Please note: As of December 2020, the maker of the oral (pill) typhoid vaccine will temporarily stop making and selling this vaccine. The vaccine may be in limited supply or unavailable. If typhoid vaccine is recommended for your destination, talk to your doctor about getting the injectable (shot) vaccine instead.
What is typhoid fever?
Typhoid fever and paratyphoid fever are similar diseases caused by bacteria. Salmonella Typhi bacteria cause typhoid fever. Salmonella Paratyphi bacteria cause paratyphoid fever.
People infected with these bacteria can spread them to others. This typically happens when an infected person uses the bathroom and does not wash their hands. The bacteria can stay on their hands and contaminate everything that the person touches, including any food and drinks.
In countries with poor sanitation, the water used to rinse and prepare food and beverages can also be contaminated with these bacteria. Travelers who eat foods or drink beverages contaminated with these bacteria can then get sick.
Typhoid fever and paratyphoid fever cause similar symptoms. People with these diseases usually have a fever that can be as high as 103–104°F (39–40°C). They also may have weakness, stomach pain, headache, diarrhea or constipation, cough, and loss of appetite. Some people have a rash of flat, rose-colored spots. Internal bleeding and death can occur but are rare.
Who is at risk?
Typhoid and paratyphoid fever are most common in parts of the world with poor sanitation. This includes parts of Asia (especially India, Pakistan, and Bangladesh), Africa, the Caribbean, Central and South America, and the Middle East.
People visiting friends or relatives are more likely than other travelers to get typhoid fever because they may stay in the country longer, may be less cautious about the food they eat or the beverages they drink because they eat local food prepared in people’s homes, and may not think to get vaccinated before traveling.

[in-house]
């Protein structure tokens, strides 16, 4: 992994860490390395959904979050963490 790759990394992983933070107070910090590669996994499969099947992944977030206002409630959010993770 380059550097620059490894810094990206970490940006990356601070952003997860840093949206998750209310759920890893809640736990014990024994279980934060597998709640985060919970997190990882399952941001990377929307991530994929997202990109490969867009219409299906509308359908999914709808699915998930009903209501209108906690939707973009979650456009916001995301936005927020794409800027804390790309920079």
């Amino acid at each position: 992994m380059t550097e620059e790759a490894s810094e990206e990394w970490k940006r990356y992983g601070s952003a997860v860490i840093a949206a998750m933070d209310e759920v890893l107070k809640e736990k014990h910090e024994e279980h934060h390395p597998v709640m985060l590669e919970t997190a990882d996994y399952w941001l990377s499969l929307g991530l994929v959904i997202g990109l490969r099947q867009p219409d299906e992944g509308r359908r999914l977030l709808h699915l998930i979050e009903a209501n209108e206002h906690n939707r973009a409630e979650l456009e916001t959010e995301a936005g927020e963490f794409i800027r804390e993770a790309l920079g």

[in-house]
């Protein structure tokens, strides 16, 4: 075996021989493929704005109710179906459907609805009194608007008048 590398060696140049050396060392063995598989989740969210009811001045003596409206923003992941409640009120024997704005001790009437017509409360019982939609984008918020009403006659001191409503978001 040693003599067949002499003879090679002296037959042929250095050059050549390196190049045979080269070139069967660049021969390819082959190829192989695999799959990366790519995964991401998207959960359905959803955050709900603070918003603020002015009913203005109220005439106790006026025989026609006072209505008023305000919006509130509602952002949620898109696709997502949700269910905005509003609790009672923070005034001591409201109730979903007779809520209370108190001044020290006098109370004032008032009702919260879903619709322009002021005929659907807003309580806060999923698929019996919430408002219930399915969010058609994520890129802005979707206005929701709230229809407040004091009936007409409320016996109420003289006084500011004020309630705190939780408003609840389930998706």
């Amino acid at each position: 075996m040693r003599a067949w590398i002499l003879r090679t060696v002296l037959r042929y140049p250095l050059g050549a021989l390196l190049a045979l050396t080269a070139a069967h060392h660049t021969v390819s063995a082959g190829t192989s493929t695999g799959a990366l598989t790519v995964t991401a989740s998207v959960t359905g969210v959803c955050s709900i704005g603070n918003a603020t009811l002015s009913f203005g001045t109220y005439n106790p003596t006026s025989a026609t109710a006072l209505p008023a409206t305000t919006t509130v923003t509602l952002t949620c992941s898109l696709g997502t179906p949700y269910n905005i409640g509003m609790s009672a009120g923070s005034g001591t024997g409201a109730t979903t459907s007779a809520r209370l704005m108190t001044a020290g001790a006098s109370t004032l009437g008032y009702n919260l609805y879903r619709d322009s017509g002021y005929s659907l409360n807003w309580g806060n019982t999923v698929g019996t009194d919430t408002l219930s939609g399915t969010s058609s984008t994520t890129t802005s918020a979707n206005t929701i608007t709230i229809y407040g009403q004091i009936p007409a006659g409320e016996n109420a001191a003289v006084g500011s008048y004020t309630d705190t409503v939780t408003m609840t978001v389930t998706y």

In the United States each year, about 350 people are diagnosed with typhoid fever and 90 people are diagnosed with paratyphoid fever each year. Most of these people travelled internationally.
What can travelers do to prevent typhoid fever?
Getting vaccinated, choosing food and drinks carefully, and washing your hands are the best ways to avoid getting typhoid.
Check if the typhoid fever vaccination is recommended for your destination. Two typhoid vaccines are available in the United States.
- Pill vaccine. People 6 years old and older can take the pill vaccine. Finish taking all four pills (1 pill every other day) at least 1 week before travel.
- Shot vaccine. People 2 years old and older can get the shot vaccine. Get one shot (or a booster shot) at least 2 weeks before travel.
Neither the typhoid pills or shot offer complete protection against infection (50%-80%) and both lose effectiveness over time. Also, there isn’t a vaccine that protects against paratyphoid fever. For these reasons, it’s very important that you also take the following steps to prevent typhoid.
Choose food and drinks carefully
- Only eat foods that are cooked and served hot
- Avoid food that has been sitting on a buffet
- Eat raw fruits and vegetables only if you have washed them in clean water or peeled them
- Only drink beverages from factory-sealed containers
- Avoid ice because it may have been made from unclean water
- Only drink pasteurized milk
Wash your hands
- Wash hands often with soap and water for 20 seconds, especially after using the bathroom and before eating
- If soap and water aren’t available, use an alcohol-based hand sanitizer that contains at least 60% alcohol
- Keep your hands away from your face and mouth
If you traveled and feel sick, particularly if you have a fever, talk to a healthcare provider and tell them about your travel. Avoid contact with other people while you are sick.
If you need medical care abroad, see Getting Health Care Abroad.